I have extensively covered welted pockets before when I was making my Calico Tennant Coat, the Alcantara Tennant Coat and Six Trousers, so I will skim over a few things and try to focus on only the unique aspects of these pockets in this entry.

The pieces I prepare are two interfaced welts, folded and pressed in half; one interfaced pocket facing; and a button loop made from pinstripe fabric (see left). I have carefully cut and pressed these so pinstripes will be visible on each.

I then mark the position of the pocket (see below left) and sew the welts on the right-side, flipped upside-down (see below right).

I then cut between the two welts (see above left) and snip to the ends of the stitching in a Y shape at each end (see above right).

Wednesday 8 July 2009

Ten trousers part one - cutting and fronts

At last, the day is here when I start cutting the JoAnn fabric (see right) and begin making my suit!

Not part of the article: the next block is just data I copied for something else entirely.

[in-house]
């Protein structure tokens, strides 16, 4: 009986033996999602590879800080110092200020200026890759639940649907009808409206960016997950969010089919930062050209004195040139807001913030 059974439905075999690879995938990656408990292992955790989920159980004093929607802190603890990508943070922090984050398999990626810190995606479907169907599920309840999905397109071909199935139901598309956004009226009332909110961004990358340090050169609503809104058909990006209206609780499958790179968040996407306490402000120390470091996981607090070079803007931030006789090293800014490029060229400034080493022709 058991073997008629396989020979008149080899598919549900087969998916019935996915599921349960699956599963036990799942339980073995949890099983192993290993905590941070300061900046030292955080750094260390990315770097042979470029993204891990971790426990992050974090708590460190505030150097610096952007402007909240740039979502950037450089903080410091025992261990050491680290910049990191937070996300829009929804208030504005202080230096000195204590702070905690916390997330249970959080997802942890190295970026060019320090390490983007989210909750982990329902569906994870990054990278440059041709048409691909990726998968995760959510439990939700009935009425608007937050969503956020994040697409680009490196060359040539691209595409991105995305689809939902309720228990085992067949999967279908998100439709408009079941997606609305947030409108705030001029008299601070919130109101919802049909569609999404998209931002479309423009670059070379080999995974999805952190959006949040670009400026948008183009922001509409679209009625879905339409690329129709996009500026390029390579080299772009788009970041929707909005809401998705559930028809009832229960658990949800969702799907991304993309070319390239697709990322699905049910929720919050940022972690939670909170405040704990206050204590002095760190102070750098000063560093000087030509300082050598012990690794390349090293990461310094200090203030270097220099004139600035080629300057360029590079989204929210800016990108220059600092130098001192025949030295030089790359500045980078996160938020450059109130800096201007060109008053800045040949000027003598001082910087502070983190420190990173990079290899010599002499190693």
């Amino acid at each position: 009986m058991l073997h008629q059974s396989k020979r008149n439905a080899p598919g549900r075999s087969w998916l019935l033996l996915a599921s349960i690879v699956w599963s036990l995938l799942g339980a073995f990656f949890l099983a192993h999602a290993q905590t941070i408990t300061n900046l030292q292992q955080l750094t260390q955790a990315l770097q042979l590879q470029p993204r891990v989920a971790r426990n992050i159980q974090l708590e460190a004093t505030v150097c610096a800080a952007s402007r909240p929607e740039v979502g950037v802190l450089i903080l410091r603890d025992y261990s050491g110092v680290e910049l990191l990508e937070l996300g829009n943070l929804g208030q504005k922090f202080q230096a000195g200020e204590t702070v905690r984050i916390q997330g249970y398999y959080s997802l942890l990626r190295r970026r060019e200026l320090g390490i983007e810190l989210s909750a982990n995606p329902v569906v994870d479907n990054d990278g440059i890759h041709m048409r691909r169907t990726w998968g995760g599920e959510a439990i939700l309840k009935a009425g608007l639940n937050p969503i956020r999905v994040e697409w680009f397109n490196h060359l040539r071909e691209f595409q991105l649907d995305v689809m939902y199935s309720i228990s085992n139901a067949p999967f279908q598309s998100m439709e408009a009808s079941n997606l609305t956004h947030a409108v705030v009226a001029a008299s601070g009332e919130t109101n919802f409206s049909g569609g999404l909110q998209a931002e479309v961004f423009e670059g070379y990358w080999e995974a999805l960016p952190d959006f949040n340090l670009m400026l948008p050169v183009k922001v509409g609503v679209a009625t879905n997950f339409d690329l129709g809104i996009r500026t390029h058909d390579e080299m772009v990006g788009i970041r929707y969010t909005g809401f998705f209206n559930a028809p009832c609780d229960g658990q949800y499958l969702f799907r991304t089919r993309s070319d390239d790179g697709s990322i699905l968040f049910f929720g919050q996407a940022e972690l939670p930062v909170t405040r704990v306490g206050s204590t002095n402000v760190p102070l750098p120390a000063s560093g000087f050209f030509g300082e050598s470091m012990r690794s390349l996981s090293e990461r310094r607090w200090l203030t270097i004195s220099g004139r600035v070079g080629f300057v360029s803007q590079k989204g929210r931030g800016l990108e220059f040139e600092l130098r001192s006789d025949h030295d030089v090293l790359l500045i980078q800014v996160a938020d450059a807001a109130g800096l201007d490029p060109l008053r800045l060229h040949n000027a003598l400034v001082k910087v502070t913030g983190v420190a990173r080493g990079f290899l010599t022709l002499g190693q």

I got the fabric from the US through the kind help of Bob Mitsch, who managed to track down the last few remnants of the fabric on behalf of a number of cosplayers. Thanks Bob!

Looking back a few months I would have been terrified to start cutting the trousers, but now I feel I have gained enough experience and knowledge to do them with confidence.

I will break the entries for the trousers into three parts:
Part 1 - cutting and making the fronts
Part 2 - making the backs
Part 3 - sewing the legs and waistband

Part 1 - cutting and making the fronts

I am doing the trousers based on the lifted pattern from the GAP trousers, and plan to follow this as close as possible.
I bought a pair which were the same cut as the screen used trousers and are a perfect fit for me (see right). This means I don’t need to adapt or change the pattern, aside from a couple of real minor tweaks.

I carefully took the trousers apart, making a few notes as I went.
I only took apart the unique pieces, such as the fly; one front pocket; one front and back and the waistband. I kept one front pocket and one back pocket fully intact as reference.